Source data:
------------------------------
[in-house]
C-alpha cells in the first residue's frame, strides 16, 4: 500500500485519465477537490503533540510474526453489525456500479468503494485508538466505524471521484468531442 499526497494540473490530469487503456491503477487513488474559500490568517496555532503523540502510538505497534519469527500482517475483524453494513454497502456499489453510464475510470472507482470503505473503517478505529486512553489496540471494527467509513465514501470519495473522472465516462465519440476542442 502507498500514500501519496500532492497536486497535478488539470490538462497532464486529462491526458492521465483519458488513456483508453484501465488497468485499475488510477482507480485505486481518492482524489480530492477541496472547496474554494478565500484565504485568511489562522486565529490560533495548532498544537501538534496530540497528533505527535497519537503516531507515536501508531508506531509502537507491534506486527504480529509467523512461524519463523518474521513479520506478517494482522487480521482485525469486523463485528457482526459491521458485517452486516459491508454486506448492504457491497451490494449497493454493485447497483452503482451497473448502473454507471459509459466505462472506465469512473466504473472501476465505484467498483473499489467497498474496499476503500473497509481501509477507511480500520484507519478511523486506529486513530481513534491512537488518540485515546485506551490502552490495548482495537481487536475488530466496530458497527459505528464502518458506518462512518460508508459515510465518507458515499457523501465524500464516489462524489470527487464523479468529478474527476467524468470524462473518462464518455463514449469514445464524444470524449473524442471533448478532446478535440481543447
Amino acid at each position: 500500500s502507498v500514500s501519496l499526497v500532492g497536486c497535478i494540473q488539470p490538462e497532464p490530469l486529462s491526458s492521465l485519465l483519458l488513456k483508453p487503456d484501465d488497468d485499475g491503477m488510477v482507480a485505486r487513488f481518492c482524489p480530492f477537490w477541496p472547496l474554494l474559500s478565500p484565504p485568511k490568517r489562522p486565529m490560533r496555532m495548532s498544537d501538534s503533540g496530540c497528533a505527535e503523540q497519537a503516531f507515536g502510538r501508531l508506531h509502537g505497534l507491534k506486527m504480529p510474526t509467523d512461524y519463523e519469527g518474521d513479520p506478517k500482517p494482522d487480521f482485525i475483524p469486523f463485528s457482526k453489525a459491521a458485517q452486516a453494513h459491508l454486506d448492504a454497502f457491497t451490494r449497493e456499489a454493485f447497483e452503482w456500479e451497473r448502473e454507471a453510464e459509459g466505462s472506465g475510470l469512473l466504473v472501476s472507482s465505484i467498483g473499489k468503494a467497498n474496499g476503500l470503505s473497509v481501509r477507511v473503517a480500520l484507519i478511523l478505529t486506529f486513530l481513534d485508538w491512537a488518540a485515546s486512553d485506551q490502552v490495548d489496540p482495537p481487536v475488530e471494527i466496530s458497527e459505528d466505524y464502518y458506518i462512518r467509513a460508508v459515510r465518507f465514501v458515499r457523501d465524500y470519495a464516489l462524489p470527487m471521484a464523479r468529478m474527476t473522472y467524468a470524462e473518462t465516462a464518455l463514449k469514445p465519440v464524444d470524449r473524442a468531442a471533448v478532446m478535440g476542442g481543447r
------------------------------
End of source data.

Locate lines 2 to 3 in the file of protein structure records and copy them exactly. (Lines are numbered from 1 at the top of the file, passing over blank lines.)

C-alpha cells in the first residue's frame, strides 16, 4: 500500500485519465477537490503533540510474526453489525456500479468503494485508538466505524471521484468531442 499526497494540473490530469487503456491503477487513488474559500490568517496555532503523540502510538505497534519469527500482517475483524453494513454497502456499489453510464475510470472507482470503505473503517478505529486512553489496540471494527467509513465514501470519495473522472465516462465519440476542442 502507498500514500501519496500532492497536486497535478488539470490538462497532464486529462491526458492521465483519458488513456483508453484501465488497468485499475488510477482507480485505486481518492482524489480530492477541496472547496474554494478565500484565504485568511489562522486565529490560533495548532498544537501538534496530540497528533505527535497519537503516531507515536501508531508506531509502537507491534506486527504480529509467523512461524519463523518474521513479520506478517494482522487480521482485525469486523463485528457482526459491521458485517452486516459491508454486506448492504457491497451490494449497493454493485447497483452503482451497473448502473454507471459509459466505462472506465469512473466504473472501476465505484467498483473499489467497498474496499476503500473497509481501509477507511480500520484507519478511523486506529486513530481513534491512537488518540485515546485506551490502552490495548482495537481487536475488530466496530458497527459505528464502518458506518462512518460508508459515510465518507458515499457523501465524500464516489462524489470527487464523479468529478474527476467524468470524462473518462464518455463514449469514445464524444470524449473524442471533448478532446478535440481543447
Amino acid at each position: 500500500s502507498v500514500s501519496l499526497v500532492g497536486c497535478i494540473q488539470p490538462e497532464p490530469l486529462s491526458s492521465l485519465l483519458l488513456k483508453p487503456d484501465d488497468d485499475g491503477m488510477v482507480a485505486r487513488f481518492c482524489p480530492f477537490w477541496p472547496l474554494l474559500s478565500p484565504p485568511k490568517r489562522p486565529m490560533r496555532m495548532s498544537d501538534s503533540g496530540c497528533a505527535e503523540q497519537a503516531f507515536g502510538r501508531l508506531h509502537g505497534l507491534k506486527m504480529p510474526t509467523d512461524y519463523e519469527g518474521d513479520p506478517k500482517p494482522d487480521f482485525i475483524p469486523f463485528s457482526k453489525a459491521a458485517q452486516a453494513h459491508l454486506d448492504a454497502f457491497t451490494r449497493e456499489a454493485f447497483e452503482w456500479e451497473r448502473e454507471a453510464e459509459g466505462s472506465g475510470l469512473l466504473v472501476s472507482s465505484i467498483g473499489k468503494a467497498n474496499g476503500l470503505s473497509v481501509r477507511v473503517a480500520l484507519i478511523l478505529t486506529f486513530l481513534d485508538w491512537a488518540a485515546s486512553d485506551q490502552v490495548d489496540p482495537p481487536v475488530e471494527i466496530s458497527e459505528d466505524y464502518y458506518i462512518r467509513a460508508v459515510r465518507f465514501v458515499r457523501d465524500y470519495a464516489l462524489p470527487m471521484a464523479r468529478m474527476t473522472y467524468a470524462e473518462t465516462a464518455l463514449k469514445p465519440v464524444d470524449r473524442a468531442a471533448v478532446m478535440g476542442g481543447r